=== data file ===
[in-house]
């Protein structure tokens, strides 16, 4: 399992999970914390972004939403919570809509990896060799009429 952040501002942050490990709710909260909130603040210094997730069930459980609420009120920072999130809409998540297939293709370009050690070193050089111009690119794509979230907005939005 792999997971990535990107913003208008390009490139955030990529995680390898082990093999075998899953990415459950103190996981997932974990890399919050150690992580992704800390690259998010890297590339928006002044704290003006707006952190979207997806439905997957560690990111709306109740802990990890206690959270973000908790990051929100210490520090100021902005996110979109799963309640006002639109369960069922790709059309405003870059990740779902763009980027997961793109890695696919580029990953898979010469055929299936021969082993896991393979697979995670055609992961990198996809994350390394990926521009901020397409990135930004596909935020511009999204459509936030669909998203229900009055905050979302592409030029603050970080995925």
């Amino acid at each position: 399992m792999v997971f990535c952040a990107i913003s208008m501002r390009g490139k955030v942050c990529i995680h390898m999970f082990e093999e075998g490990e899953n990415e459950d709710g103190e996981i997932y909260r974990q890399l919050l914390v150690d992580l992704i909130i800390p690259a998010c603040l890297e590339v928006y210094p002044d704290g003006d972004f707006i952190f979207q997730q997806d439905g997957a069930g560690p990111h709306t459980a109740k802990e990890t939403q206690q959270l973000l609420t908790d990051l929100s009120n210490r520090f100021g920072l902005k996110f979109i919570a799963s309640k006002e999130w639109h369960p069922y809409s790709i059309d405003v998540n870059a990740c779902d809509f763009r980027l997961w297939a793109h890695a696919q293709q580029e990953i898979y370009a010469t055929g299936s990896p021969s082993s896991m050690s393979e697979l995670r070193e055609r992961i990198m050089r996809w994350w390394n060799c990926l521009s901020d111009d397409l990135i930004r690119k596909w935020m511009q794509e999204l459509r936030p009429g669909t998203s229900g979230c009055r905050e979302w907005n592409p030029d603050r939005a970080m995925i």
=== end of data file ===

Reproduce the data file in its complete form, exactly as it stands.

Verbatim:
[in-house]
């Protein structure tokens, strides 16, 4: 399992999970914390972004939403919570809509990896060799009429 952040501002942050490990709710909260909130603040210094997730069930459980609420009120920072999130809409998540297939293709370009050690070193050089111009690119794509979230907005939005 792999997971990535990107913003208008390009490139955030990529995680390898082990093999075998899953990415459950103190996981997932974990890399919050150690992580992704800390690259998010890297590339928006002044704290003006707006952190979207997806439905997957560690990111709306109740802990990890206690959270973000908790990051929100210490520090100021902005996110979109799963309640006002639109369960069922790709059309405003870059990740779902763009980027997961793109890695696919580029990953898979010469055929299936021969082993896991393979697979995670055609992961990198996809994350390394990926521009901020397409990135930004596909935020511009999204459509936030669909998203229900009055905050979302592409030029603050970080995925």
């Amino acid at each position: 399992m792999v997971f990535c952040a990107i913003s208008m501002r390009g490139k955030v942050c990529i995680h390898m999970f082990e093999e075998g490990e899953n990415e459950d709710g103190e996981i997932y909260r974990q890399l919050l914390v150690d992580l992704i909130i800390p690259a998010c603040l890297e590339v928006y210094p002044d704290g003006d972004f707006i952190f979207q997730q997806d439905g997957a069930g560690p990111h709306t459980a109740k802990e990890t939403q206690q959270l973000l609420t908790d990051l929100s009120n210490r520090f100021g920072l902005k996110f979109i919570a799963s309640k006002e999130w639109h369960p069922y809409s790709i059309d405003v998540n870059a990740c779902d809509f763009r980027l997961w297939a793109h890695a696919q293709q580029e990953i898979y370009a010469t055929g299936s990896p021969s082993s896991m050690s393979e697979l995670r070193e055609r992961i990198m050089r996809w994350w390394n060799c990926l521009s901020d111009d397409l990135i930004r690119k596909w935020m511009q794509e999204l459509r936030p009429g669909t998203s229900g979230c009055r905050e979302w907005n592409p030029d603050r939005a970080m995925i």